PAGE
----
Dr. Dominissini received his Bachelor of Medical Science degree from Tel-Aviv University, Israel, in 2007. He went on to study RNA posttranscriptional modifications for his Ph.D., focusing on adenosine deamination and methylation, with Gideon Rechavi at Tel-Aviv University. He is currently a Human Frontier Science Program postdoctoral fellow in the laboratory of Chuan He at The University of Chicago, where he develops novel chemistries for the study of nucleic acid modifications.
Roadmap to the epitranscriptome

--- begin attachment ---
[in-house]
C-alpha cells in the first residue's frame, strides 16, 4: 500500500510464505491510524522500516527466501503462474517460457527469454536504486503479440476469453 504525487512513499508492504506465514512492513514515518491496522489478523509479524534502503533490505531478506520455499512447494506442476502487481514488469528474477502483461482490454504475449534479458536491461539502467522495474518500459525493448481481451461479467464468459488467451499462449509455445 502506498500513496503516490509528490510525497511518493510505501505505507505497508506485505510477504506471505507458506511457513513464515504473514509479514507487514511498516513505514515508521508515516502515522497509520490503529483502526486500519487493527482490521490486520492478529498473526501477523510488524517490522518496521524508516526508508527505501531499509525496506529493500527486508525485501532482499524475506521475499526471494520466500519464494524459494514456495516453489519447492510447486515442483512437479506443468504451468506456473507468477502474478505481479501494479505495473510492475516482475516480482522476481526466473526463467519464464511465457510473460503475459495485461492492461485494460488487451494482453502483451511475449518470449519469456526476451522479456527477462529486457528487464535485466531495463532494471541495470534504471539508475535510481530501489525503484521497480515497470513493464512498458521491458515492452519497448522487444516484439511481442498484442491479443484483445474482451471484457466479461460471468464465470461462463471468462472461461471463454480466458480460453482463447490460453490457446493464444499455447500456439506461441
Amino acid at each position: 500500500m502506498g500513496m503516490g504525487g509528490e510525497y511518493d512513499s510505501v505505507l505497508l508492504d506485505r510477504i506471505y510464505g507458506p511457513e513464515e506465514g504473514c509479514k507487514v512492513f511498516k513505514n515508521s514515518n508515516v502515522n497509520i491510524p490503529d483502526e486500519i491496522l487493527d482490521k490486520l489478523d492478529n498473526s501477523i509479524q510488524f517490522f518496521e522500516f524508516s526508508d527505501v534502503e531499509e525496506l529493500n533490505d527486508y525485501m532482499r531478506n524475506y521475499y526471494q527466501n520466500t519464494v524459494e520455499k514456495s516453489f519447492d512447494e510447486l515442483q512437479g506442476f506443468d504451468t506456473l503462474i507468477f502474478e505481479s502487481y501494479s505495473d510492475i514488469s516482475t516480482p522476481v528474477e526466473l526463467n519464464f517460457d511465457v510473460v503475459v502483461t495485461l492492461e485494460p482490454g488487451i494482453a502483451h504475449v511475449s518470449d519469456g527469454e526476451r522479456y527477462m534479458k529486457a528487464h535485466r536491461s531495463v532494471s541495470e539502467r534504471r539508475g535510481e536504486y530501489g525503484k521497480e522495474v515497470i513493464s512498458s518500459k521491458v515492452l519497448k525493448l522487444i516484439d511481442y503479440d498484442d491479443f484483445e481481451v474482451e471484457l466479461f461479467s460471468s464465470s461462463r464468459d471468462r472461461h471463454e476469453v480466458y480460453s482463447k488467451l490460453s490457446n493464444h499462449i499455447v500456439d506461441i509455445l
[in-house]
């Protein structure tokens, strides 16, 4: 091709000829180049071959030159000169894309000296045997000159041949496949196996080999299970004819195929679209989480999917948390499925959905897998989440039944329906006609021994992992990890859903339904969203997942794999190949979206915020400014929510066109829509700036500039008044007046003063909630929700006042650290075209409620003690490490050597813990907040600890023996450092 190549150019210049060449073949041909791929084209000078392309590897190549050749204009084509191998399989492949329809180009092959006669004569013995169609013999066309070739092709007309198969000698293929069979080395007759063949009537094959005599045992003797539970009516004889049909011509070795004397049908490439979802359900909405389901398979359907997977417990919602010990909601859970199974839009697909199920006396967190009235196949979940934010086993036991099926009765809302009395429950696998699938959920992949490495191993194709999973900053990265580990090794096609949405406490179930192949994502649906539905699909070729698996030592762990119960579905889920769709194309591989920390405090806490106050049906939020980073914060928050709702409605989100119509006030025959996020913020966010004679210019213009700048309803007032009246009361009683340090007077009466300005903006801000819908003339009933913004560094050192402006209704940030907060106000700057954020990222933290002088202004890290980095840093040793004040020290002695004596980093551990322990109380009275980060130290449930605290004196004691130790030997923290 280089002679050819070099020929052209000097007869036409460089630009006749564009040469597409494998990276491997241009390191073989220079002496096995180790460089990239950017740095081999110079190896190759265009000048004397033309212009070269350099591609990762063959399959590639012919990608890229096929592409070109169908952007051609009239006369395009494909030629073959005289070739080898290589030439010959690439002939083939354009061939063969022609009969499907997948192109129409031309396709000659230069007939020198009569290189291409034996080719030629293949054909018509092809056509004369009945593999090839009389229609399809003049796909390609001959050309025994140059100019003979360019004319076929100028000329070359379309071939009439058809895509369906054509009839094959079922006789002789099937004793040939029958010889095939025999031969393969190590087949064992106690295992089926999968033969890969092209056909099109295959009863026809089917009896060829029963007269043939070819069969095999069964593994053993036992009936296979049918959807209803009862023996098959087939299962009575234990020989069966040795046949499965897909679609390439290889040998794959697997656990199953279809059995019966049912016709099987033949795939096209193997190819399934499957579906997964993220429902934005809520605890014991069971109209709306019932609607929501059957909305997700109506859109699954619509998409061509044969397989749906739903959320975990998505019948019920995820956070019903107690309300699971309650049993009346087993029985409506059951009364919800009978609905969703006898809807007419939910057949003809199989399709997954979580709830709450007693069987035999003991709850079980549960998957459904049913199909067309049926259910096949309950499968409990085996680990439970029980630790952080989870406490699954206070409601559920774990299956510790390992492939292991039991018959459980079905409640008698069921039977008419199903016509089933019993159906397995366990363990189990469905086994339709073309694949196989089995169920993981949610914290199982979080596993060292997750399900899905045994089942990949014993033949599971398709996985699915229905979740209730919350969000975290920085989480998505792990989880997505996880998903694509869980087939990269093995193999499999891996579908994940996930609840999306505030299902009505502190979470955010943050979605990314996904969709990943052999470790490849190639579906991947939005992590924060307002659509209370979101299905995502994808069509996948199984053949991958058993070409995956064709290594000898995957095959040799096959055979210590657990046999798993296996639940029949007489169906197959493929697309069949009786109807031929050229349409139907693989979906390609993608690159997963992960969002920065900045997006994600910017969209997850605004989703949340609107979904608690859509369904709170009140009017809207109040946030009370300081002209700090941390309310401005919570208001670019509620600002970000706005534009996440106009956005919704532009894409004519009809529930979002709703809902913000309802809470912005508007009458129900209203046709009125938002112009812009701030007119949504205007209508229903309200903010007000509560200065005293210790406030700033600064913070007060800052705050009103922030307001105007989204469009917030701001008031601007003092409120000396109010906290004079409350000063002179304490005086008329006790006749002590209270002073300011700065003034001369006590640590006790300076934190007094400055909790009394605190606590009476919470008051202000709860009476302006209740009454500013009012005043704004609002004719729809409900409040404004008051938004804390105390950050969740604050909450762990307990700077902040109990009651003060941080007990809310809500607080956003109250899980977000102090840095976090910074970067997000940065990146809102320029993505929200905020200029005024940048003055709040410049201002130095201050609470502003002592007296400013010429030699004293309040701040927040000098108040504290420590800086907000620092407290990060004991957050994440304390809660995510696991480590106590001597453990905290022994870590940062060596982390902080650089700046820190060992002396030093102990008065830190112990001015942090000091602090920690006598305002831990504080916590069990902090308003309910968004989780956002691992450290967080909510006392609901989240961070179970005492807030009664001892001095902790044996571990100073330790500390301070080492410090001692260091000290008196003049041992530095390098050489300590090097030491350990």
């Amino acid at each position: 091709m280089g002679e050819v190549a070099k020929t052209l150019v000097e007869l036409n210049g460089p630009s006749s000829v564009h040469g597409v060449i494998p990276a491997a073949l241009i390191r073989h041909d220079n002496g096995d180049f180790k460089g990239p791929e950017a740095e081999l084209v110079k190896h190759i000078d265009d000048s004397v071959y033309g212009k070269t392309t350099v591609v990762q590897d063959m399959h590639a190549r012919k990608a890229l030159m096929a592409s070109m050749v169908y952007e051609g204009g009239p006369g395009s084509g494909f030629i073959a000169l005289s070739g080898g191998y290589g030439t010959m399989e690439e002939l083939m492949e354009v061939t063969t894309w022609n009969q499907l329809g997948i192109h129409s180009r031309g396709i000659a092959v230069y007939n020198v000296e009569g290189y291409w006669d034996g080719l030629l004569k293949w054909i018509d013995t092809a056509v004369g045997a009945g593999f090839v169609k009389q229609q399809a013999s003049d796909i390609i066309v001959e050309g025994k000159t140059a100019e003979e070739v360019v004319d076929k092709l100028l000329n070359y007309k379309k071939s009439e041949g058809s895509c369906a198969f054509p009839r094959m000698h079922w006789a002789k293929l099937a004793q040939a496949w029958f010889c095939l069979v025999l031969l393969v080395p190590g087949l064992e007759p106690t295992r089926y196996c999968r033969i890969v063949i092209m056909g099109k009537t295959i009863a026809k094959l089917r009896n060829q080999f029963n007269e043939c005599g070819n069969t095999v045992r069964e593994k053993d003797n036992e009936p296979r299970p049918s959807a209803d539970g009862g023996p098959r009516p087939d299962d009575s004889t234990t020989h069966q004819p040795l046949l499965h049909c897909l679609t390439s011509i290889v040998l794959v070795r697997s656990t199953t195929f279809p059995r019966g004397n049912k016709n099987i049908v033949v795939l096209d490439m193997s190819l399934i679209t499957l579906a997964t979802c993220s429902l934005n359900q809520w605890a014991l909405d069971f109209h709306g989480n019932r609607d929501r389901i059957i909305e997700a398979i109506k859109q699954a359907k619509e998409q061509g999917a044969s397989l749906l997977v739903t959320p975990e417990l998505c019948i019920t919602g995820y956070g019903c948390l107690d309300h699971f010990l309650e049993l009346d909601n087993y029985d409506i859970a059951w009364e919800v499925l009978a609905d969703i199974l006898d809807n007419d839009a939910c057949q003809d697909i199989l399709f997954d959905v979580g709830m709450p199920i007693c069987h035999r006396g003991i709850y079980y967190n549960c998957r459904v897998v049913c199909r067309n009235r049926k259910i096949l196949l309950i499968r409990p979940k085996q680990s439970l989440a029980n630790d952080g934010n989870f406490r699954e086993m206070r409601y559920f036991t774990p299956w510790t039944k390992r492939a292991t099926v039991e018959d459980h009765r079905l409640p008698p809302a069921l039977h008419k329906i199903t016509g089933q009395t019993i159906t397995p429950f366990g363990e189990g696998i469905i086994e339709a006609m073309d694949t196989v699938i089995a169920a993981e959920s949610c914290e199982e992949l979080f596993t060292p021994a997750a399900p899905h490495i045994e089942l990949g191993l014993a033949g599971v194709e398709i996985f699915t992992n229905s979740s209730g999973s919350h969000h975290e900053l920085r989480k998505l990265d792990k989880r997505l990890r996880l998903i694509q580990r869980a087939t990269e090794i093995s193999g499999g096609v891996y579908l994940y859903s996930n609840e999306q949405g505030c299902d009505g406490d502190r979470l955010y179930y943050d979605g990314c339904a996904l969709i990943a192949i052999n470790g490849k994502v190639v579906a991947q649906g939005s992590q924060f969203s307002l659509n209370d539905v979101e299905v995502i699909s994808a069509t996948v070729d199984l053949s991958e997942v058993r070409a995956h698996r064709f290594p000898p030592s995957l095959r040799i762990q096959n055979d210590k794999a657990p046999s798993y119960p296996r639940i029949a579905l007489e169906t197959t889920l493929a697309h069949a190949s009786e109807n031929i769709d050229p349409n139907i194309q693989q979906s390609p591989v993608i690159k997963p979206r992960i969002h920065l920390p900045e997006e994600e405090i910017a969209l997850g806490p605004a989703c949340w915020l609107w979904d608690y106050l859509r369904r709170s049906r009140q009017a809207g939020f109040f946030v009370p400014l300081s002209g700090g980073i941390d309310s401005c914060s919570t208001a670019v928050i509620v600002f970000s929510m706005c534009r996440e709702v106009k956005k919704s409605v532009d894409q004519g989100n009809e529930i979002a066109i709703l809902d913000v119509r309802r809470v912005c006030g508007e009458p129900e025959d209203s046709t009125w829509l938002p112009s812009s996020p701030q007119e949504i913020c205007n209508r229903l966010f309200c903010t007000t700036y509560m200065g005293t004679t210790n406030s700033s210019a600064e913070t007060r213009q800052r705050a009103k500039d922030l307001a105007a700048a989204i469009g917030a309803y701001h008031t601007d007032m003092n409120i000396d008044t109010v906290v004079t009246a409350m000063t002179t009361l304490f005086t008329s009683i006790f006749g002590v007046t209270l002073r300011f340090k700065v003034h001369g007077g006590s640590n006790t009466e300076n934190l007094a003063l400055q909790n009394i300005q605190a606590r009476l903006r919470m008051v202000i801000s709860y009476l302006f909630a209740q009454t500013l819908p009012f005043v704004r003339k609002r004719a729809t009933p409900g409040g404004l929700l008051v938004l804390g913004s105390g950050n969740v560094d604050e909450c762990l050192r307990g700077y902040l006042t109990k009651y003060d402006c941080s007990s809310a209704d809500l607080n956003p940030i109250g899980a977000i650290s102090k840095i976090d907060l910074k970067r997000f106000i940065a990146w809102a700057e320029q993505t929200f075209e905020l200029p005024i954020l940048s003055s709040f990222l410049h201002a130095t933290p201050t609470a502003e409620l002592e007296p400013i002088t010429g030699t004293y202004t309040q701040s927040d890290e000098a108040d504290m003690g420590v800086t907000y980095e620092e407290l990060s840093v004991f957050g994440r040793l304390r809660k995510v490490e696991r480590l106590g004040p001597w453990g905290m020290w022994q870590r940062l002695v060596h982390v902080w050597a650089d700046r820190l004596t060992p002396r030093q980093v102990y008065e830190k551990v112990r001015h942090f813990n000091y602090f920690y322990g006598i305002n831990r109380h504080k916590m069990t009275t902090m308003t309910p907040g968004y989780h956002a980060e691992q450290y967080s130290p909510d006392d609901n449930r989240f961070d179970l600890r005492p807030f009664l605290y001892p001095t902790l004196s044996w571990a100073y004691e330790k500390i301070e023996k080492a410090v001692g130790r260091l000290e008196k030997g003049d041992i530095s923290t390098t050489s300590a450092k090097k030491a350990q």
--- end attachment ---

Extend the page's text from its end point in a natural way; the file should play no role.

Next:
The “RNA world” is not at all hypothetical but rather the biological world we live in (1). For RNA to function within a modern cellular milieu of proteins and DNA, numerous chemical modifications coevolved that help sculpt its interactions (2). To date, well over a hundred nucleotide modifications have been identified in diverse types of RNA molecules (3). Every position of pyrimidine and purine rings can be posttranscriptionally modified, with methylation predominating. Although the importance of some modifications—especially those on structured, stable, and catalytically active RNAs (like ribosomal and transfer RNA)—is appreciated, their mode of action is still largely unknown.